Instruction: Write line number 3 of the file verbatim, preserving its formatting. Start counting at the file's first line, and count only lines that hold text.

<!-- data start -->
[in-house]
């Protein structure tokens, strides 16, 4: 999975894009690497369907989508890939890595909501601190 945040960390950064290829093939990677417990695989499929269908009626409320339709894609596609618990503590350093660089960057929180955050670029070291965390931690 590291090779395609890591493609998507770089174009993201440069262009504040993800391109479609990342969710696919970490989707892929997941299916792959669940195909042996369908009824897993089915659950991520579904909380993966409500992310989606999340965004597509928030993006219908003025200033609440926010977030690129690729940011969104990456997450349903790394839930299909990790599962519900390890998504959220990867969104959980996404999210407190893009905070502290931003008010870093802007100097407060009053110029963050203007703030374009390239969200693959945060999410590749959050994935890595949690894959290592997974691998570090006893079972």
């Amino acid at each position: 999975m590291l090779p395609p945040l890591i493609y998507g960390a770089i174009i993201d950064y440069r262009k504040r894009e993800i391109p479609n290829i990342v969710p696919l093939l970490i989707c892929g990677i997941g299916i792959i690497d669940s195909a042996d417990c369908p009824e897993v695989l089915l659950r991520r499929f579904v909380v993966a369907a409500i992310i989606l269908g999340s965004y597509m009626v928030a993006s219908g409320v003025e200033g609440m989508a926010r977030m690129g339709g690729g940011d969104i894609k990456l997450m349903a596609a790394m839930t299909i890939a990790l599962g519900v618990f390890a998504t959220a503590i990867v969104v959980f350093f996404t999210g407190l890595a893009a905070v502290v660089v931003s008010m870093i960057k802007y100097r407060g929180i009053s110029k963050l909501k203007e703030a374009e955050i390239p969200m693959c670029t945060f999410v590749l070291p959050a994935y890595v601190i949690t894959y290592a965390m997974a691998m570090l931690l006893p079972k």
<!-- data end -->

């Amino acid at each position: 999975m590291l090779p395609p945040l890591i493609y998507g960390a770089i174009i993201d950064y440069r262009k504040r894009e993800i391109p479609n290829i990342v969710p696919l093939l970490i989707c892929g990677i997941g299916i792959i690497d669940s195909a042996d417990c369908p009824e897993v695989l089915l659950r991520r499929f579904v909380v993966a369907a409500i992310i989606l269908g999340s965004y597509m009626v928030a993006s219908g409320v003025e200033g609440m989508a926010r977030m690129g339709g690729g940011d969104i894609k990456l997450m349903a596609a790394m839930t299909i890939a990790l599962g519900v618990f390890a998504t959220a503590i990867v969104v959980f350093f996404t999210g407190l890595a893009a905070v502290v660089v931003s008010m870093i960057k802007y100097r407060g929180i009053s110029k963050l909501k203007e703030a374009e955050i390239p969200m693959c670029t945060f999410v590749l070291p959050a994935y890595v601190i949690t894959y290592a965390m997974a691998m570090l931690l006893p079972k």